HMS Mystic (1915)

HMS Mystic (1915) was a repeat M class destroyer that served with the Eleventh then Third Destroyer flotillas of the Grand Fleet from November 1915 to April 1918 then on the Coast of Ireland station for the rest of the war.

HMS Mystic was an Admiralty type repeat M class destroyer that was ordered under the First War Programme of 1914. She was laid down on 27 October 1914, launched on 26 June 1915 and completed on 11 November 1915.

The Mystic served with the Eleventh Destroyer Flotilla of the Grand Fleet from November 1915 to February 1918.


In January 1916 she was one of fifteen repeat M class destroyers that formed the Eleventh Flotilla at Cromarty, along with the flotilla leader Kempenfelt and the light cruiser Castor.

On the eve of Jutland the Mystic was one of twelve Repeat M class destroyers from the Eleventh Destroyer Flotila which were at Invergordon, Cromarty (a smaller part of the flotilla was at Scapa Flow).  The part of the flotilla at Scapa put to sea with Admiral Jellicoe and the main body of the Grand Fleet by 10.30pm on 30 May. The part of the flotilla at Cromarty was also soon at sea, and joined the main body of the fleet at 2pm on 31 May.

HMS Mystic and SS Oriana aground, Torcor HMS Mystic and SS Oriana aground, Torcor

The two main fleets finally came together at about 6.30pm on 31 May. By this point the battleships of the German High Seas Fleet were heading north, while the battleships of the Grand Fleet were forming a line running roughly east to west in front of them. For a few minutes the British were able to concentrate their fire on the leading ships of the German line, but the Germans then carried out their famous sixteen point turn, and within a few minutes were heading away south into the North Sea mist. However Admiral Scheer then mis-judged the British movements, and turned back east in the hope that he could pass behind the main British force. Just after 7pm the Germans found themselves steaming straight towards Jelicoe’s battleships, and by 7.15 the bulk of the Grand Fleet was finally able to open fire on the Germans. Once again Scheer was forced to reverse course. During this phase of the battle the destroyer flotillas struggled to keep up with the fast moving battleships and rather disappear from the narrative.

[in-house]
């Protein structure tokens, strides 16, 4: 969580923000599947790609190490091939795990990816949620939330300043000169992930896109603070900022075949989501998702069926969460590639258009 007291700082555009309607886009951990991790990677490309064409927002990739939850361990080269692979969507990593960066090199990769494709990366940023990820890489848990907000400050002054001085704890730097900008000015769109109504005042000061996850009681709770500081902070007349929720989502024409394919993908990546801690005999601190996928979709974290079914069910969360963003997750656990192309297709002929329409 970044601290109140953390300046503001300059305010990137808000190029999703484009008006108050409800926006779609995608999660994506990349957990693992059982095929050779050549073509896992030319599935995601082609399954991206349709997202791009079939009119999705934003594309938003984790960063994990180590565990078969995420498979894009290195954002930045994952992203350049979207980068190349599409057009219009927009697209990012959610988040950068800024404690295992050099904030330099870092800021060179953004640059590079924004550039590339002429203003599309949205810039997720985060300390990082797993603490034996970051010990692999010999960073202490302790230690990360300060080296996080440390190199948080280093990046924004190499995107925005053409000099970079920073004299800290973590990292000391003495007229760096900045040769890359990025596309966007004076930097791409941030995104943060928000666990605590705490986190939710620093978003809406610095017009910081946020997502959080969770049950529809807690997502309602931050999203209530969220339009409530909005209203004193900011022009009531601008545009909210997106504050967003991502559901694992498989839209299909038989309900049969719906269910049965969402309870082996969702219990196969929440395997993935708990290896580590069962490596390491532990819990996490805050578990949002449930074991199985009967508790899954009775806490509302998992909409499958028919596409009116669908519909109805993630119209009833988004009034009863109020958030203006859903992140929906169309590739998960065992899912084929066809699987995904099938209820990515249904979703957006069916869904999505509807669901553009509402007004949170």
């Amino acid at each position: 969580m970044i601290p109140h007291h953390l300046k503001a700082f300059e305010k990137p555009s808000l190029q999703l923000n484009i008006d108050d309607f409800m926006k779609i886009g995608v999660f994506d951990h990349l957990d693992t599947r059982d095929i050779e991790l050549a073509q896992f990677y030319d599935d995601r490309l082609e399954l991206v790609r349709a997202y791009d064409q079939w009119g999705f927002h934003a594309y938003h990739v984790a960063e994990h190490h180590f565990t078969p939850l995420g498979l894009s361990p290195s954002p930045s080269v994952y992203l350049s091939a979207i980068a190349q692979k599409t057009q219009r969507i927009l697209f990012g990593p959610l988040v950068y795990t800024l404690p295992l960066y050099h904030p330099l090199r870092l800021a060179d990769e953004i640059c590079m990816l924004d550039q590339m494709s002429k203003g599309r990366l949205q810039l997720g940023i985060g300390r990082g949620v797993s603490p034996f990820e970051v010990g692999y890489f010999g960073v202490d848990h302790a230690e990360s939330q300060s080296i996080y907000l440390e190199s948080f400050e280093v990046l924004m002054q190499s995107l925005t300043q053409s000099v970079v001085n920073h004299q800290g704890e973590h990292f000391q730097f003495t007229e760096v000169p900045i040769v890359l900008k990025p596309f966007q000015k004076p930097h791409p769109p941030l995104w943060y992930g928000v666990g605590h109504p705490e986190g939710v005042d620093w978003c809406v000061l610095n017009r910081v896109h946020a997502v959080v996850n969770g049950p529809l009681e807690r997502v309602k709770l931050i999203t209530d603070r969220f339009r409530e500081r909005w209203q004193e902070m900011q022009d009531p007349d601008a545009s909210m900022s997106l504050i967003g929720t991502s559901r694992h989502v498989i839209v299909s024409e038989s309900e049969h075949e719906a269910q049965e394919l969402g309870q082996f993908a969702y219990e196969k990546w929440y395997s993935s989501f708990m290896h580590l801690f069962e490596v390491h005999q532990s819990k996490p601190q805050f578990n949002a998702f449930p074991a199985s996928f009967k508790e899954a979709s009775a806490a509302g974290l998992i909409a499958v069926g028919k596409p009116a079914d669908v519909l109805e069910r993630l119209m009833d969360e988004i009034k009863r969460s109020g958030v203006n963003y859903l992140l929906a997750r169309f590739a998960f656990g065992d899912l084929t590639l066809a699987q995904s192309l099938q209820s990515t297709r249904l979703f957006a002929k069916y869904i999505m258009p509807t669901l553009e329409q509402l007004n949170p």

Jellicoe now couldn’t be sure which way the Germans had gone and struggled to make firm contact with Scheer during the night. However the fighting didn’t end. Part of the 11th flotilla was now on the port side of Jellicoe’s flagship, with the flotilla cruiser Castor. They spotted smoke to the W.N.W. and discovered twelve German destroyers apparently preparing to attack Beatty’s battlecruisers. The 11th Flotilla and the 4th Light Cruiser Squadron forced the German destroyers away, and the Grand Fleet made contact with the Germans for the third time. Once again the Germans turned away under heavy fire, and by 8.35pm had disappeared into the mist once again. 

Jellicoe was unwilling to risk a night battle, and at 9.17 ordered the fleet into its night cruising formation. The battleships formed up into lines in their divisions, with the destroyers following behind. The entire formation began to move south in an attempt to keep between the Germans and their home bases. By 10pm the destroyer flotillas were in line, with the 12th Flotilla at the eastern (left) end of the line, then the combined 9th and 10th Flotillas, 13th Flotilla, 4th Flotilla and finally the 11th Flotilla at the western (right) end of the line.